Moreover, all of our major cities suffer from heavy vehicular pollution, emissions from industries and power plants in an around their perimeters, dispersion of dust from unauthorised construction activities and manual sweeping, and the burning of all sorts of litter on the roads itself.
Faced with mounting pressure to take action, the government did notify the Graded Response Action Plan (GRAP) across Delhi NCR in 2017. But lack of coordination between various civic bodies and poor enforcement of the plan has failed to bring pollution down to medically prescribed limits.
This year too, Delhi’s air quality is likely to plummet after Diwali, since the Supreme Court’s ruling on 23 October – that restricts the sale and burning of firecrackers outside certain times – will be difficult to enforce.
The apex court has only allowed the sale of firecrackers with lower emissions, and has even encouraged communities to burst crackers together – to reduce the sheer number of crackers burnt across the country.
But without an appreciation for the activity’s toxic after-effect – both by civil society and officials tasked with enforcing the court’s directive – air quality across Delhi and other cities will deteriorate.
The Centre’s draft National Clean Air Plan (NCAP) restricts itself to tackling air pollution as a city-specific issue. It is not, as clearly evinced by Delhi’s attempts to dissuade farmers in Haryana and Punjab from burning their crop residue.
In fact every city, town and village within approximately a radius of 300km from heavily polluted areas has to battle air pollutants. If the NCAP is notified without addressing these shortcomings, it will be another wasted opportunity.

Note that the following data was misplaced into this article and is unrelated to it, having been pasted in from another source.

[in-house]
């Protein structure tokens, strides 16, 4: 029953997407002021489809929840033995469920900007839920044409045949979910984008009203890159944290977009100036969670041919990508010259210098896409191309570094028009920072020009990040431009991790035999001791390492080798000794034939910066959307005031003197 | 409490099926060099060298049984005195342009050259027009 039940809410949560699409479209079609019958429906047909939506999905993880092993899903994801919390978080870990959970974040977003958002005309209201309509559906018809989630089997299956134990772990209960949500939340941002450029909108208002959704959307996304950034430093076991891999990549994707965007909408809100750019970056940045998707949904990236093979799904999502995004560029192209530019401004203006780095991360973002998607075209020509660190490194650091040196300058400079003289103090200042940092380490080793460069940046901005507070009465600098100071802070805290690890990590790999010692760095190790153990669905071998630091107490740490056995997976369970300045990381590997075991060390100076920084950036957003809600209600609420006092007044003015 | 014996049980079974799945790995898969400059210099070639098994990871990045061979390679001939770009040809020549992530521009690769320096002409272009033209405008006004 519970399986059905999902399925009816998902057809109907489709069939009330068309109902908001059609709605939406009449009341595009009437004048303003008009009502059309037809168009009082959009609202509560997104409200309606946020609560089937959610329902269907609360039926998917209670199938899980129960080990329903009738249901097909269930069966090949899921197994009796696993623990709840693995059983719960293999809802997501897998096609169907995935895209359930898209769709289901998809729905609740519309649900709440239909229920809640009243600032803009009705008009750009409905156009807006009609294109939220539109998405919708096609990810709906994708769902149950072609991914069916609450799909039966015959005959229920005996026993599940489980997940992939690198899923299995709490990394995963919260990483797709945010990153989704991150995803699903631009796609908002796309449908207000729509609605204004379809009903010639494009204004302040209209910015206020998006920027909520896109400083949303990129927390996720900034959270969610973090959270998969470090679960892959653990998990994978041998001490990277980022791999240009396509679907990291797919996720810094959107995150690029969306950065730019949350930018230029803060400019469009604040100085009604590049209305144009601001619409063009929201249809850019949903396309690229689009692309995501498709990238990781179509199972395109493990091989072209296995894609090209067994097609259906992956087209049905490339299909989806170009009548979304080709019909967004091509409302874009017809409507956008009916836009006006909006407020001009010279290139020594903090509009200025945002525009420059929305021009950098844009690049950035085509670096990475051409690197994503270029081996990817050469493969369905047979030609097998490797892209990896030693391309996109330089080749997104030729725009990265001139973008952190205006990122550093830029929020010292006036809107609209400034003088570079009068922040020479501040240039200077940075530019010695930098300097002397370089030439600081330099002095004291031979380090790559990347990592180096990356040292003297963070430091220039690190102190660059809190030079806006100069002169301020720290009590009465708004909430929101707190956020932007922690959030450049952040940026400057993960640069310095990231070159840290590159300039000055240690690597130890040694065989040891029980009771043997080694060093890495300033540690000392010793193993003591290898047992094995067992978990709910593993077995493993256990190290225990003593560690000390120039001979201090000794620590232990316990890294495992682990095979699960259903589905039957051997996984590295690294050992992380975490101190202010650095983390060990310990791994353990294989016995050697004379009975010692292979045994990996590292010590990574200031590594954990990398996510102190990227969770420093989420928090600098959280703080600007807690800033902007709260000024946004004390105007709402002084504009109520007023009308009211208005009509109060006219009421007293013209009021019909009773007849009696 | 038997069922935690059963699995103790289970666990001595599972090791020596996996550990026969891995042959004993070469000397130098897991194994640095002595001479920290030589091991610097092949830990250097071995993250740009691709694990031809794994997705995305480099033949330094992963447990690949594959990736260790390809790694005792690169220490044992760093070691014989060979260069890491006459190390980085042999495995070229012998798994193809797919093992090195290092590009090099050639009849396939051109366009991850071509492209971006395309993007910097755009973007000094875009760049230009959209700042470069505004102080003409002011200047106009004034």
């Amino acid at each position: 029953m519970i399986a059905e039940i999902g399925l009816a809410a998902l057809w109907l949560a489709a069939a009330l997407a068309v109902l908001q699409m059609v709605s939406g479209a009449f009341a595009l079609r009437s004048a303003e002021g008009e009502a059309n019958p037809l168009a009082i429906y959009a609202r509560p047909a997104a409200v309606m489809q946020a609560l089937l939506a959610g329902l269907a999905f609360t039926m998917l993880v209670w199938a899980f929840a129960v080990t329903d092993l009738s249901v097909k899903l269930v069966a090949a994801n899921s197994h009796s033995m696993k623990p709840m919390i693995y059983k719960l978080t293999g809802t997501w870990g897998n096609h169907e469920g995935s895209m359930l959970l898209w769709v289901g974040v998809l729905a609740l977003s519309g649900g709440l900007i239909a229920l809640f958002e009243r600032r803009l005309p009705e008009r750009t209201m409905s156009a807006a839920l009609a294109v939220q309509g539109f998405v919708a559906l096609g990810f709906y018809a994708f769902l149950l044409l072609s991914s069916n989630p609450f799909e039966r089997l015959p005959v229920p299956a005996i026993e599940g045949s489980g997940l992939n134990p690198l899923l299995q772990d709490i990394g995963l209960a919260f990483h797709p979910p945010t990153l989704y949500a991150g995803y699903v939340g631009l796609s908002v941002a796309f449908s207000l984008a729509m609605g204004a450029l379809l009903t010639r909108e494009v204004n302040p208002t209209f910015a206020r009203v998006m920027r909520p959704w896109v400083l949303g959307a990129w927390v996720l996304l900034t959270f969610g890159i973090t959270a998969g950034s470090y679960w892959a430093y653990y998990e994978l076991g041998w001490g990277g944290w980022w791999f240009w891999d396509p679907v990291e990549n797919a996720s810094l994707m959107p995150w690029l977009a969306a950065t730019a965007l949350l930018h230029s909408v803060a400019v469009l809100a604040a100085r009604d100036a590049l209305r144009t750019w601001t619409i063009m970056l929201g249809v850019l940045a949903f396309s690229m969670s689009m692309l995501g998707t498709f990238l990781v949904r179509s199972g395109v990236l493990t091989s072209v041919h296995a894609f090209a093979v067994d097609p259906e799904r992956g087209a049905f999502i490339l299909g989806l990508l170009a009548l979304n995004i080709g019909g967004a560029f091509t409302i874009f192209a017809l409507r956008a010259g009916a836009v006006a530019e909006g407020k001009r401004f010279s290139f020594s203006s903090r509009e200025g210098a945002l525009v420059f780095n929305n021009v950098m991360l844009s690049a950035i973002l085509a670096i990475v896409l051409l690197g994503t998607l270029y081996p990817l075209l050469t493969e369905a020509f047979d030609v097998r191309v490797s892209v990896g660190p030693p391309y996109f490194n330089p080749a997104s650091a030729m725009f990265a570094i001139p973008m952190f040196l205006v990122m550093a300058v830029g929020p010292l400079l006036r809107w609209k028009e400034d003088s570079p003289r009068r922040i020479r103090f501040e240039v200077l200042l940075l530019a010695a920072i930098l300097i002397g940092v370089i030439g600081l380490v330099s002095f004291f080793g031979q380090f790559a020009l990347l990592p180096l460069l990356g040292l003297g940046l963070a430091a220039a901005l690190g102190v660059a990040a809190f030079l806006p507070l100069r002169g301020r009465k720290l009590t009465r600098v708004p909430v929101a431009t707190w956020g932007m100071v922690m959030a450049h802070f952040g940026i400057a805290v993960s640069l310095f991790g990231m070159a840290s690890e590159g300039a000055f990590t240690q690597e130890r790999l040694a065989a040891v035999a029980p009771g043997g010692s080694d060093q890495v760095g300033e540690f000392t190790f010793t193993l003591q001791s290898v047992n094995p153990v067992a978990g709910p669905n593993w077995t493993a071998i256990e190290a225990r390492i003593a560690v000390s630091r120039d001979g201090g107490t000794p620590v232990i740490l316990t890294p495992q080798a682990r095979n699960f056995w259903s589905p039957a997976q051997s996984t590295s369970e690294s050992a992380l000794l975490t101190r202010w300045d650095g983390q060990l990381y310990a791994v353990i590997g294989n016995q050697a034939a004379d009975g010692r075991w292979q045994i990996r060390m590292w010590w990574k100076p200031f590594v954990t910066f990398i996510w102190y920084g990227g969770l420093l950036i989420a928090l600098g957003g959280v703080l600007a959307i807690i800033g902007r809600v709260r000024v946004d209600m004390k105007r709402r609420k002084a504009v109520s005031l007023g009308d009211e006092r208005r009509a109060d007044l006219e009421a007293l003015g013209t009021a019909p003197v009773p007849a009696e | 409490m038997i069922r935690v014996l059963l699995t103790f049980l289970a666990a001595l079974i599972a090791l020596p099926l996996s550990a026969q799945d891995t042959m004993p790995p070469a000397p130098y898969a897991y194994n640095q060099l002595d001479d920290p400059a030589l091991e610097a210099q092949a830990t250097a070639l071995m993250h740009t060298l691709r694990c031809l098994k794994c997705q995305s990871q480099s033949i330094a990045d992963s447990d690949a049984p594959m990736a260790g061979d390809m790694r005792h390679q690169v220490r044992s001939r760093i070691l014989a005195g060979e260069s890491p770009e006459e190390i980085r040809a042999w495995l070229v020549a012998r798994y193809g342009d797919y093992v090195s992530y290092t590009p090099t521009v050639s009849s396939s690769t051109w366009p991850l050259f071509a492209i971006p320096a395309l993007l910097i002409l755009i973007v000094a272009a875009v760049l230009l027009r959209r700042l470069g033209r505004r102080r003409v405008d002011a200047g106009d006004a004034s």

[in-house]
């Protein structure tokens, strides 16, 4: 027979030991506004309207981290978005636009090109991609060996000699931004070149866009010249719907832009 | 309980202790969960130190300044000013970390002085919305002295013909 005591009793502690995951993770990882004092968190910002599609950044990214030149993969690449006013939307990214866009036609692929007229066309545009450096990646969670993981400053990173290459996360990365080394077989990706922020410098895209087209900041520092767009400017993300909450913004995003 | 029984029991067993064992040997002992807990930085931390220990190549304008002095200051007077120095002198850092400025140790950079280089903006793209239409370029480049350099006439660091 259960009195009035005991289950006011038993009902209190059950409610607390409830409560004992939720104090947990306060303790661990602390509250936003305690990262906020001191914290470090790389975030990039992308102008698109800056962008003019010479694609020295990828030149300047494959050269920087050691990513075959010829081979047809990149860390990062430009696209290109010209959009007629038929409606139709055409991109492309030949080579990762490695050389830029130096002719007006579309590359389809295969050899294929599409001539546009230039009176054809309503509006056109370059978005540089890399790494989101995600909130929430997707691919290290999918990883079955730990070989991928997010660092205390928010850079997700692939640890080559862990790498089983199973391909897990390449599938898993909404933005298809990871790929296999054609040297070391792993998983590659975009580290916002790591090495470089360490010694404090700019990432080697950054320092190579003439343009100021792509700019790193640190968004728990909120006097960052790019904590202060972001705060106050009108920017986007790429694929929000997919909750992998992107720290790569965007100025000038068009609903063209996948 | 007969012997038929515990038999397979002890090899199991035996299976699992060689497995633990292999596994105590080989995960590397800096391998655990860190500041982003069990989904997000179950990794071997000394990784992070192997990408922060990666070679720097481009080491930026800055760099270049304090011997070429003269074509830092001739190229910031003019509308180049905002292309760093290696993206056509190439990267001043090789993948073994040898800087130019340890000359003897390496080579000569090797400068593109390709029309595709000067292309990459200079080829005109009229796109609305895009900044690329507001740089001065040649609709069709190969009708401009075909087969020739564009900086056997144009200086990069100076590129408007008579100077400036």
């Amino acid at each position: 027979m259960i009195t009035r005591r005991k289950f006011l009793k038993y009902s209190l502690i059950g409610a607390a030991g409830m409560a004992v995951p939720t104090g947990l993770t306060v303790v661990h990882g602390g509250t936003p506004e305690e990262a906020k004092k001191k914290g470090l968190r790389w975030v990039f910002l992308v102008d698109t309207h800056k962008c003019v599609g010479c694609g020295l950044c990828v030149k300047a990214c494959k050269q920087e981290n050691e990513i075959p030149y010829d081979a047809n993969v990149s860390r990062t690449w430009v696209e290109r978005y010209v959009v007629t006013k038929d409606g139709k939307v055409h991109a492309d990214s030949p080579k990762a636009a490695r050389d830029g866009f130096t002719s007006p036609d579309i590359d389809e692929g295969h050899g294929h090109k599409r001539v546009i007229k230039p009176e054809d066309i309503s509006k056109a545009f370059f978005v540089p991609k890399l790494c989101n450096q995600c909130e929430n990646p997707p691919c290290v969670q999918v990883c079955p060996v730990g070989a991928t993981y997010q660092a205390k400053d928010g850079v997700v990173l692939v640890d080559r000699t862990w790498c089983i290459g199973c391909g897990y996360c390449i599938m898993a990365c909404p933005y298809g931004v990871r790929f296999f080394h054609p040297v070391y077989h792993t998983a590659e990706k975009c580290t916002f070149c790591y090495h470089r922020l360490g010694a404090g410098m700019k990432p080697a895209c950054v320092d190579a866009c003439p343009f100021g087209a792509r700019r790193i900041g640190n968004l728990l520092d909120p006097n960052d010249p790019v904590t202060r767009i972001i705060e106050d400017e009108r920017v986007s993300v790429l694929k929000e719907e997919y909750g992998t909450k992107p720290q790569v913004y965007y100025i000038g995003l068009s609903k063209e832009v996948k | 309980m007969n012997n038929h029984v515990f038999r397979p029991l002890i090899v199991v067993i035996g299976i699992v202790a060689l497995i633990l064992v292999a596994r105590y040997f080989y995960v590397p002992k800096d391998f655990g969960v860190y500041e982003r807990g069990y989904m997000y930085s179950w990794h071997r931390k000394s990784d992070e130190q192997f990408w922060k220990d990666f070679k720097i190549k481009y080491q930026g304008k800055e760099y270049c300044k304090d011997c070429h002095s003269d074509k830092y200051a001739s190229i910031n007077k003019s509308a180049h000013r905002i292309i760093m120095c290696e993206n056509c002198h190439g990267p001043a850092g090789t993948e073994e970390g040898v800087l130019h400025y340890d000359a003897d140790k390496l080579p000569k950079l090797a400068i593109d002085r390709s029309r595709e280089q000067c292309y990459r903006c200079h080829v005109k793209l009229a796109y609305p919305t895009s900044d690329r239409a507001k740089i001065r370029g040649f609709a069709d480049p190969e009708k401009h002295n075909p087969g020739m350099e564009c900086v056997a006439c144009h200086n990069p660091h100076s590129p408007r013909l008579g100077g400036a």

Citizens Demanding Action from the Govt Will Bring Change
Thus as a doctor, I am very worried. My experience with patients has shown that every organ in our body is affected by this cocktail of air pollutants. Exposure to such inhumanly high levels over sustained period will lead to disastrous complications in lungs, heart, brain, reproductive system as well as other organs – in short a volcano of diseases.
Air pollution will prove to be far more harmful than smoking, because smoking damage was restricted to smokers alone but air pollution damage will involve ALL of us, because the only requirement will be breathing – if you breathe you will be affected.
However, this also leads me to the only solution I see to the crisis – mobilsing every Indian to demand a lot more from their politicians. Citizen awareness and action alone will bring about the change that is needed.
Every man, woman and child must educate themselves on the perils of air pollution, understand guidelines on what constitutes healthy air, and then demand that their constituency’s representatives enforce immediate, unambiguous action plans on slashing air pollution. Simply expanding the air quality monitoring network across India will not mean much if the serious figures they record fail to lead to corrective actions.
Along the lines of the National Green Tribunal’s ruling on 11 October, people must also call for holding government officials and politicians accountable if the plans are not fully implemented. If they do not, losing their health to pulmonary and cardiac diseases and cancers brought on by toxic air will be too high a price to be paid.
(Dr Arvind Kumar is Founder Trustee, Lung Care Foundation and Chairman, Centre for Chest Surgery, Sir Ganga Ram Hospital. He’s also a partner of Health Care Without Harm, an international organisation that works to address the health impacts of air pollution and climate change.)